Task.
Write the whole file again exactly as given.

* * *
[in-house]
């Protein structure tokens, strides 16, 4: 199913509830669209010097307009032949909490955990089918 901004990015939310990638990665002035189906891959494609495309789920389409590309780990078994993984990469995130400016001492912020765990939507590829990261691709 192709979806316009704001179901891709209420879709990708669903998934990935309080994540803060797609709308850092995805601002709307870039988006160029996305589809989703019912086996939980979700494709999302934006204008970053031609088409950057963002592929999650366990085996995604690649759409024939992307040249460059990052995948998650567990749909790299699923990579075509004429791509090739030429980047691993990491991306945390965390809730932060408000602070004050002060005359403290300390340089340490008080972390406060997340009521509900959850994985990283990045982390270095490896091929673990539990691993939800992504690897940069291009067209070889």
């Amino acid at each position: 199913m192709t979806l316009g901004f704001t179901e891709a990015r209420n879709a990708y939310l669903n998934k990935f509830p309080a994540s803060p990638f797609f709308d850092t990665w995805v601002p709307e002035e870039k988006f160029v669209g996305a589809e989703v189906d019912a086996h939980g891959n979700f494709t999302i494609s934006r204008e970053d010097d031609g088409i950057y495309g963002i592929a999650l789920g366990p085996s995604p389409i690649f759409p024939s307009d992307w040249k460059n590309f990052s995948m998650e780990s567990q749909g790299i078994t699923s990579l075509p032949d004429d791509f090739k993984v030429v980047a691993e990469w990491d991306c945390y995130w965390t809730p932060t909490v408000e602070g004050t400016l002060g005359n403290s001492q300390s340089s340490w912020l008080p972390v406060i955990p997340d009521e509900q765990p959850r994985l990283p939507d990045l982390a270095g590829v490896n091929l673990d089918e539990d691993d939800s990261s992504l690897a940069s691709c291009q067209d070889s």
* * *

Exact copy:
[in-house]
């Protein structure tokens, strides 16, 4: 199913509830669209010097307009032949909490955990089918 901004990015939310990638990665002035189906891959494609495309789920389409590309780990078994993984990469995130400016001492912020765990939507590829990261691709 192709979806316009704001179901891709209420879709990708669903998934990935309080994540803060797609709308850092995805601002709307870039988006160029996305589809989703019912086996939980979700494709999302934006204008970053031609088409950057963002592929999650366990085996995604690649759409024939992307040249460059990052995948998650567990749909790299699923990579075509004429791509090739030429980047691993990491991306945390965390809730932060408000602070004050002060005359403290300390340089340490008080972390406060997340009521509900959850994985990283990045982390270095490896091929673990539990691993939800992504690897940069291009067209070889």
């Amino acid at each position: 199913m192709t979806l316009g901004f704001t179901e891709a990015r209420n879709a990708y939310l669903n998934k990935f509830p309080a994540s803060p990638f797609f709308d850092t990665w995805v601002p709307e002035e870039k988006f160029v669209g996305a589809e989703v189906d019912a086996h939980g891959n979700f494709t999302i494609s934006r204008e970053d010097d031609g088409i950057y495309g963002i592929a999650l789920g366990p085996s995604p389409i690649f759409p024939s307009d992307w040249k460059n590309f990052s995948m998650e780990s567990q749909g790299i078994t699923s990579l075509p032949d004429d791509f090739k993984v030429v980047a691993e990469w990491d991306c945390y995130w965390t809730p932060t909490v408000e602070g004050t400016l002060g005359n403290s001492q300390s340089s340490w912020l008080p972390v406060i955990p997340d009521e509900q765990p959850r994985l990283p939507d990045l982390a270095g590829v490896n091929l673990d089918e539990d691993d939800s990261s992504l690897a940069s691709c291009q067209d070889s």